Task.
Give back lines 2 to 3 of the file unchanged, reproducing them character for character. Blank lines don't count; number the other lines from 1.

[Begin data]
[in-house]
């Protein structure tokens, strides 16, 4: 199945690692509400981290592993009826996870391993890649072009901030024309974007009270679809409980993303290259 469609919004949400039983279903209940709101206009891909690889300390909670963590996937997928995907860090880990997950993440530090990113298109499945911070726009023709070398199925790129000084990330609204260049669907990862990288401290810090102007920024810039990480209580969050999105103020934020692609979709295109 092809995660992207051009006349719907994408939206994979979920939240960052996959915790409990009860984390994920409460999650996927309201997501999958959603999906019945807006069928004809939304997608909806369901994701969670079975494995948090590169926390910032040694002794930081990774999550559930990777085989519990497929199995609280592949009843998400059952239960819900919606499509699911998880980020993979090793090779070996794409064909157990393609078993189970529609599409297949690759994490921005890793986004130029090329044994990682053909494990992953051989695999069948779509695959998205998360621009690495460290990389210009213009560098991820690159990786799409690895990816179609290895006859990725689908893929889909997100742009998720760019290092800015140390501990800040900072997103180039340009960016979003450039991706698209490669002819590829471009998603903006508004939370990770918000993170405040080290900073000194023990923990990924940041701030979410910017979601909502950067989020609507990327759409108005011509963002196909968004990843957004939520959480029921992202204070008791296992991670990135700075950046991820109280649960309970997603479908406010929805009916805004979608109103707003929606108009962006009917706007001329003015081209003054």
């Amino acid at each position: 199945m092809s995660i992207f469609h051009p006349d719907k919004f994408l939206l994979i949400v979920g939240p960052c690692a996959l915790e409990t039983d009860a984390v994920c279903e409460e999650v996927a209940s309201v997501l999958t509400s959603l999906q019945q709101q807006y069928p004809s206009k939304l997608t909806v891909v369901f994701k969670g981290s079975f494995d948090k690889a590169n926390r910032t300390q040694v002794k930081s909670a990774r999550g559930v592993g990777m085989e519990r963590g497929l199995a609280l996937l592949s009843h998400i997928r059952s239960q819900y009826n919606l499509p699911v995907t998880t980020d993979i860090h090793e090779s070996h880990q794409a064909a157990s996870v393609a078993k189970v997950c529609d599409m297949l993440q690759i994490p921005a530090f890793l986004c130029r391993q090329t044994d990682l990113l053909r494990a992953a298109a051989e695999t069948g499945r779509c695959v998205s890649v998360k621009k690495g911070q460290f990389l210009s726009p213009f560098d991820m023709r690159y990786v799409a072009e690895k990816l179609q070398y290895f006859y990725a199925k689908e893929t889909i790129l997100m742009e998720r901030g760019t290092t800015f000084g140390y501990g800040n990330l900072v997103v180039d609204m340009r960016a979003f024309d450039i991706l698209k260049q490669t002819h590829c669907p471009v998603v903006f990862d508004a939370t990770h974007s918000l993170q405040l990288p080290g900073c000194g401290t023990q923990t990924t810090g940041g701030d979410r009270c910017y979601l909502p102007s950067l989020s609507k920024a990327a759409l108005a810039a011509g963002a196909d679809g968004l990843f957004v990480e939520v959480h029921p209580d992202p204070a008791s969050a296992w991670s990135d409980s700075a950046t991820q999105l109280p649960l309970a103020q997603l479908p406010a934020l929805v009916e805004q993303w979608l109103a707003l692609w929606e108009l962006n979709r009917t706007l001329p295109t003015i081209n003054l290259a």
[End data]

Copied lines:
């Protein structure tokens, strides 16, 4: 199945690692509400981290592993009826996870391993890649072009901030024309974007009270679809409980993303290259 469609919004949400039983279903209940709101206009891909690889300390909670963590996937997928995907860090880990997950993440530090990113298109499945911070726009023709070398199925790129000084990330609204260049669907990862990288401290810090102007920024810039990480209580969050999105103020934020692609979709295109 092809995660992207051009006349719907994408939206994979979920939240960052996959915790409990009860984390994920409460999650996927309201997501999958959603999906019945807006069928004809939304997608909806369901994701969670079975494995948090590169926390910032040694002794930081990774999550559930990777085989519990497929199995609280592949009843998400059952239960819900919606499509699911998880980020993979090793090779070996794409064909157990393609078993189970529609599409297949690759994490921005890793986004130029090329044994990682053909494990992953051989695999069948779509695959998205998360621009690495460290990389210009213009560098991820690159990786799409690895990816179609290895006859990725689908893929889909997100742009998720760019290092800015140390501990800040900072997103180039340009960016979003450039991706698209490669002819590829471009998603903006508004939370990770918000993170405040080290900073000194023990923990990924940041701030979410910017979601909502950067989020609507990327759409108005011509963002196909968004990843957004939520959480029921992202204070008791296992991670990135700075950046991820109280649960309970997603479908406010929805009916805004979608109103707003929606108009962006009917706007001329003015081209003054």
């Amino acid at each position: 199945m092809s995660i992207f469609h051009p006349d719907k919004f994408l939206l994979i949400v979920g939240p960052c690692a996959l915790e409990t039983d009860a984390v994920c279903e409460e999650v996927a209940s309201v997501l999958t509400s959603l999906q019945q709101q807006y069928p004809s206009k939304l997608t909806v891909v369901f994701k969670g981290s079975f494995d948090k690889a590169n926390r910032t300390q040694v002794k930081s909670a990774r999550g559930v592993g990777m085989e519990r963590g497929l199995a609280l996937l592949s009843h998400i997928r059952s239960q819900y009826n919606l499509p699911v995907t998880t980020d993979i860090h090793e090779s070996h880990q794409a064909a157990s996870v393609a078993k189970v997950c529609d599409m297949l993440q690759i994490p921005a530090f890793l986004c130029r391993q090329t044994d990682l990113l053909r494990a992953a298109a051989e695999t069948g499945r779509c695959v998205s890649v998360k621009k690495g911070q460290f990389l210009s726009p213009f560098d991820m023709r690159y990786v799409a072009e690895k990816l179609q070398y290895f006859y990725a199925k689908e893929t889909i790129l997100m742009e998720r901030g760019t290092t800015f000084g140390y501990g800040n990330l900072v997103v180039d609204m340009r960016a979003f024309d450039i991706l698209k260049q490669t002819h590829c669907p471009v998603v903006f990862d508004a939370t990770h974007s918000l993170q405040l990288p080290g900073c000194g401290t023990q923990t990924t810090g940041g701030d979410r009270c910017y979601l909502p102007s950067l989020s609507k920024a990327a759409l108005a810039a011509g963002a196909d679809g968004l990843f957004v990480e939520v959480h029921p209580d992202p204070a008791s969050a296992w991670s990135d409980s700075a950046t991820q999105l109280p649960l309970a103020q997603l479908p406010a934020l929805v009916e805004q993303w979608l109103a707003l692609w929606e108009l962006n979709r009917t706007l001329p295109t003015i081209n003054l290259a």